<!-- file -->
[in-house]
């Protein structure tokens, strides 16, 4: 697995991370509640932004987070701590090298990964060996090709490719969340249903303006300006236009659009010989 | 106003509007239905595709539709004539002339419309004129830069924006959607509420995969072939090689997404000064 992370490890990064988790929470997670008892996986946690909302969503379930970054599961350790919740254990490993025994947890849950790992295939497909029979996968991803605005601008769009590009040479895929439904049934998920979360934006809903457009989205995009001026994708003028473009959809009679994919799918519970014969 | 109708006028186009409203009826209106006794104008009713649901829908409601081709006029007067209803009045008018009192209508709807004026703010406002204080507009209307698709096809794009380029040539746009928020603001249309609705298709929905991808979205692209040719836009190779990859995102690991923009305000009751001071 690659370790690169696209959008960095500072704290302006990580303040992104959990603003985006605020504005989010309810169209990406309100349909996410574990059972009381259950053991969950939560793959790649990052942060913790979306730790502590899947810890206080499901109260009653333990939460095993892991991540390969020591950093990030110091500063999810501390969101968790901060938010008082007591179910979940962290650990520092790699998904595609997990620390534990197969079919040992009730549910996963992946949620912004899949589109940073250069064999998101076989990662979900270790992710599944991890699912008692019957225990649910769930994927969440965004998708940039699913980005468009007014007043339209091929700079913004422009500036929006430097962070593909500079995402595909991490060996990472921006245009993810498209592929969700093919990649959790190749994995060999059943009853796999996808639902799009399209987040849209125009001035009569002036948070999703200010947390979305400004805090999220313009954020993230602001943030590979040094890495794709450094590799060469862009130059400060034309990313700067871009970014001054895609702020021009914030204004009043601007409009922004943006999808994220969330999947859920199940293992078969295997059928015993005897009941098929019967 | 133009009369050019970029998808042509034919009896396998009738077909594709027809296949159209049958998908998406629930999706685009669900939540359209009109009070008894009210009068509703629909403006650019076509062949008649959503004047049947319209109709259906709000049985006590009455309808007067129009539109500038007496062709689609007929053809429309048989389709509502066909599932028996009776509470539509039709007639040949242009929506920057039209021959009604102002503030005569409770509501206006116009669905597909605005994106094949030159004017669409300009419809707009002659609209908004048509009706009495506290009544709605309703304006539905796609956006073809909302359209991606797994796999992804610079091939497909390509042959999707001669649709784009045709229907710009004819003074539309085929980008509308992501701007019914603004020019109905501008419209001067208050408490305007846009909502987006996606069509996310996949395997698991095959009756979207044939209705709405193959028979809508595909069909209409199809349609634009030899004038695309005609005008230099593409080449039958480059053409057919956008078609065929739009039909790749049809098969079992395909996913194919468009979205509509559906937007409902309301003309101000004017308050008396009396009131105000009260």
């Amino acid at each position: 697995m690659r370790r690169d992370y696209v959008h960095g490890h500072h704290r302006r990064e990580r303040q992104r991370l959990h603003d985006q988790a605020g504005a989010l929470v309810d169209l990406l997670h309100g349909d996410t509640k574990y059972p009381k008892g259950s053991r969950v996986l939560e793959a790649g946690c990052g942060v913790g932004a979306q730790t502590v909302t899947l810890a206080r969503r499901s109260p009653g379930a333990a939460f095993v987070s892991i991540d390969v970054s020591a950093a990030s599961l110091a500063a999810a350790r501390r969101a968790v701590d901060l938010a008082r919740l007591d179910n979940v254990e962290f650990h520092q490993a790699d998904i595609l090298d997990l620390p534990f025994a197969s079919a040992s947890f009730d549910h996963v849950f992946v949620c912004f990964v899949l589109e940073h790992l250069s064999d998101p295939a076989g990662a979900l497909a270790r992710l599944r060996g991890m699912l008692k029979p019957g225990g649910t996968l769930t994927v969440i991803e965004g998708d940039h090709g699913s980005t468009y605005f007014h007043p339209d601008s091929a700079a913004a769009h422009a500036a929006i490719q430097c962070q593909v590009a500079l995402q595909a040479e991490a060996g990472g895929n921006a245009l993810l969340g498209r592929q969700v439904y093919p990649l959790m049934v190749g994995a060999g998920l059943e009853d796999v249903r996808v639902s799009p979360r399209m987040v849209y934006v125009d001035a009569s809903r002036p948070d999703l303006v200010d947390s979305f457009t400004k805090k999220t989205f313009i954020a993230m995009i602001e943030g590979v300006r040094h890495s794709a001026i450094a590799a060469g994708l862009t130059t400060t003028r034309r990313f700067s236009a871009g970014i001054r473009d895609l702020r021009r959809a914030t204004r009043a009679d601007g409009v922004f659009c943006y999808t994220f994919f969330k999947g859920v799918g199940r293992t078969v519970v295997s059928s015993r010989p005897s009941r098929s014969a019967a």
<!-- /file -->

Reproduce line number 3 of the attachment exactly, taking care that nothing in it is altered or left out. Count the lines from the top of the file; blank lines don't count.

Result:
């Amino acid at each position: 697995m690659r370790r690169d992370y696209v959008h960095g490890h500072h704290r302006r990064e990580r303040q992104r991370l959990h603003d985006q988790a605020g504005a989010l929470v309810d169209l990406l997670h309100g349909d996410t509640k574990y059972p009381k008892g259950s053991r969950v996986l939560e793959a790649g946690c990052g942060v913790g932004a979306q730790t502590v909302t899947l810890a206080r969503r499901s109260p009653g379930a333990a939460f095993v987070s892991i991540d390969v970054s020591a950093a990030s599961l110091a500063a999810a350790r501390r969101a968790v701590d901060l938010a008082r919740l007591d179910n979940v254990e962290f650990h520092q490993a790699d998904i595609l090298d997990l620390p534990f025994a197969s079919a040992s947890f009730d549910h996963v849950f992946v949620c912004f990964v899949l589109e940073h790992l250069s064999d998101p295939a076989g990662a979900l497909a270790r992710l599944r060996g991890m699912l008692k029979p019957g225990g649910t996968l769930t994927v969440i991803e965004g998708d940039h090709g699913s980005t468009y605005f007014h007043p339209d601008s091929a700079a913004a769009h422009a500036a929006i490719q430097c962070q593909v590009a500079l995402q595909a040479e991490a060996g990472g895929n921006a245009l993810l969340g498209r592929q969700v439904y093919p990649l959790m049934v190749g994995a060999g998920l059943e009853d796999v249903r996808v639902s799009p979360r399209m987040v849209y934006v125009d001035a009569s809903r002036p948070d999703l303006v200010d947390s979305f457009t400004k805090k999220t989205f313009i954020a993230m995009i602001e943030g590979v300006r040094h890495s794709a001026i450094a590799a060469g994708l862009t130059t400060t003028r034309r990313f700067s236009a871009g970014i001054r473009d895609l702020r021009r959809a914030t204004r009043a009679d601007g409009v922004f659009c943006y999808t994220f994919f969330k999947g859920v799918g199940r293992t078969v519970v295997s059928s015993r010989p005897s009941r098929s014969a019967a």